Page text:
Last year, I posted an article to this blog detailing why this novel's winning the Pulitzer was such a big deal at the time, so I'm going to post it again now:
Of all 85 novels on our list, I've been looking forward to reading this book most of all for the past year—a full 365 days. It was worth the wait.Tinkers, a debut novel by Paul Harding, a former drummer for the rock group Cold Water Flat, was the surprise winner Monday of the Pulitzer Prize for fiction.
A lyrical, 191-page account of a man's dying days and his relationship with his father, Tinkers got great reviews but is published by Bellevue Literary Press, a small, 3-year-old, non-profit publisher affiliated with New York University's School of Medicine.
Editorial director Erika Goldman says Tinkers has sold 15,000 copies since its publication in January 2009. That's a hit for a small press but nothing by commercial standards. Bellevue plans to reprint more copies but hasn't decided how many.
The last time a small publisher won the fiction Pulitzer was in 1981, for John Kennedy Toole's Confederacy of Dunces, released by Louisiana University Press.
Harding, 42, says he's "stunned. It was a little book from a little publisher that was hand-sold from start to finish." The Pulitzer's "imprimatur," he says, adds "a sense of freedom. I can afford to continue doing what I love to do."
There have been very few books along this journey that were written so exquisitely that they took my breath away. There have been some, though; Gilead, by Marilynne Robinson, All the King's Men, by Robert Penn Warren, Now In November, by Josephine Johnson, and Olive Kitteridge, by Elizabeth Strout, come to mind. And, now, I can very confidently add Paul Harding's Tinkers to this list.
Harding's writing, on several occasions, is so sweepingly grand and majestic—in one paragraph, the reader sails on its wings, up, up, up above the clouds, through the cosmos, and follows the tails of comets before crashlanding back on Earth at the onset of the next paragraph. The words he strings togethers, the phrases he conjures up, the story he tells, are so dizzying and euphoric that as a reader, you can't help but be in awe of their affect upon you. At least a few times, I was sitting on the couch with Ashley and I'd read a section that was so other-worldly that I let out a great sigh and exclaimed, "What was that!?" Then I'd read the section again, again, again, sometimes out loud to her and revel in its beauty. The sections where Harding compares the inner workings of clocks to the inner workings of the entire universe, another labeled "Cometa Borealis," and the final couple paragraphs when George's father comes to his house immediately come to mind.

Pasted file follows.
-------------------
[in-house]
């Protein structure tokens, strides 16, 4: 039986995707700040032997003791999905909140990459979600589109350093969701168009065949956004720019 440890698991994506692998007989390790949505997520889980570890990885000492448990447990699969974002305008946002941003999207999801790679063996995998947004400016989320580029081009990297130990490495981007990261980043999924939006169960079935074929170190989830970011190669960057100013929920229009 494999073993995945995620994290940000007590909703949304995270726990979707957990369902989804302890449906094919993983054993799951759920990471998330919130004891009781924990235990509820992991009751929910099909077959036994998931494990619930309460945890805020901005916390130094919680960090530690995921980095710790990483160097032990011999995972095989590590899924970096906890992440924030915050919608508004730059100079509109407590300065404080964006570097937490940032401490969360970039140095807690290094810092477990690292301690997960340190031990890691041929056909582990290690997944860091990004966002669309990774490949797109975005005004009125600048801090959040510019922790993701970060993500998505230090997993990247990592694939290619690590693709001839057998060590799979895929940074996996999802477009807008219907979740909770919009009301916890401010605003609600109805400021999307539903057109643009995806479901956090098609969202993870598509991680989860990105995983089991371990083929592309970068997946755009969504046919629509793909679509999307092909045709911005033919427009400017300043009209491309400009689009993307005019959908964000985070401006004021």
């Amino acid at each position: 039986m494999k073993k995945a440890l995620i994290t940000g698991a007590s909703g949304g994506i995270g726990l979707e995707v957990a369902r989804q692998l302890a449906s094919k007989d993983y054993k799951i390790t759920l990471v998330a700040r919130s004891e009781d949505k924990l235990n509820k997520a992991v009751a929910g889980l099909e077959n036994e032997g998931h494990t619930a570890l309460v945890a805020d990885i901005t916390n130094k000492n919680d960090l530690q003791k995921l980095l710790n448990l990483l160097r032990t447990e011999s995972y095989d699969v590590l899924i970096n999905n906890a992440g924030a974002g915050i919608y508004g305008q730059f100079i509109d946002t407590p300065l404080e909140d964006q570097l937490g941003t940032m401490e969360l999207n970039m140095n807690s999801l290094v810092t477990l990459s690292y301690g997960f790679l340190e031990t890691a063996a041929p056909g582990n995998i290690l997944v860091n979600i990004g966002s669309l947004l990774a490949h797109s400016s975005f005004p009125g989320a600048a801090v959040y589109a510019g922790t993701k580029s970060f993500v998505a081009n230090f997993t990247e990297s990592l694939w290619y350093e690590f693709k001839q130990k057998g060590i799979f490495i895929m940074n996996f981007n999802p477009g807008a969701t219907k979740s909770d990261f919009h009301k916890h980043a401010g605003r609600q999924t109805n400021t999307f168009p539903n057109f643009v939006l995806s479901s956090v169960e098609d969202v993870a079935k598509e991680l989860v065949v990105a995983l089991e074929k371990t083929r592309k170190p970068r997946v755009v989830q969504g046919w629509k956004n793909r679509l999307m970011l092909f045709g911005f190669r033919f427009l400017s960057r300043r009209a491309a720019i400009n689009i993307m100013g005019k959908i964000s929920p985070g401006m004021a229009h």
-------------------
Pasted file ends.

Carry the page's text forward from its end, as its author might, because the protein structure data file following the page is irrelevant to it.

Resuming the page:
There was something ironic about his writing, though—it inspired me to write. Typically, when I come across amazing writing, I think to myself "You know... I don't even like writing that much. I think I'll just give it up—I'll let Robert Penn Warren say it all." The same goes for whenever I hear great songwriting: "Glen Hansard seems to have it covered... I'll let him write the songs." Tinkers, on the other hand—I don't know quite how to describe it. For as epic, and grandiose, and important as Harding's writing was, there was something accessible about it. It wasn't so soaring that I couldn't reach up and grab onto its tail as it flew overhead. This was the first novel I've read since Gilead, a couple years ago, that really inspired me.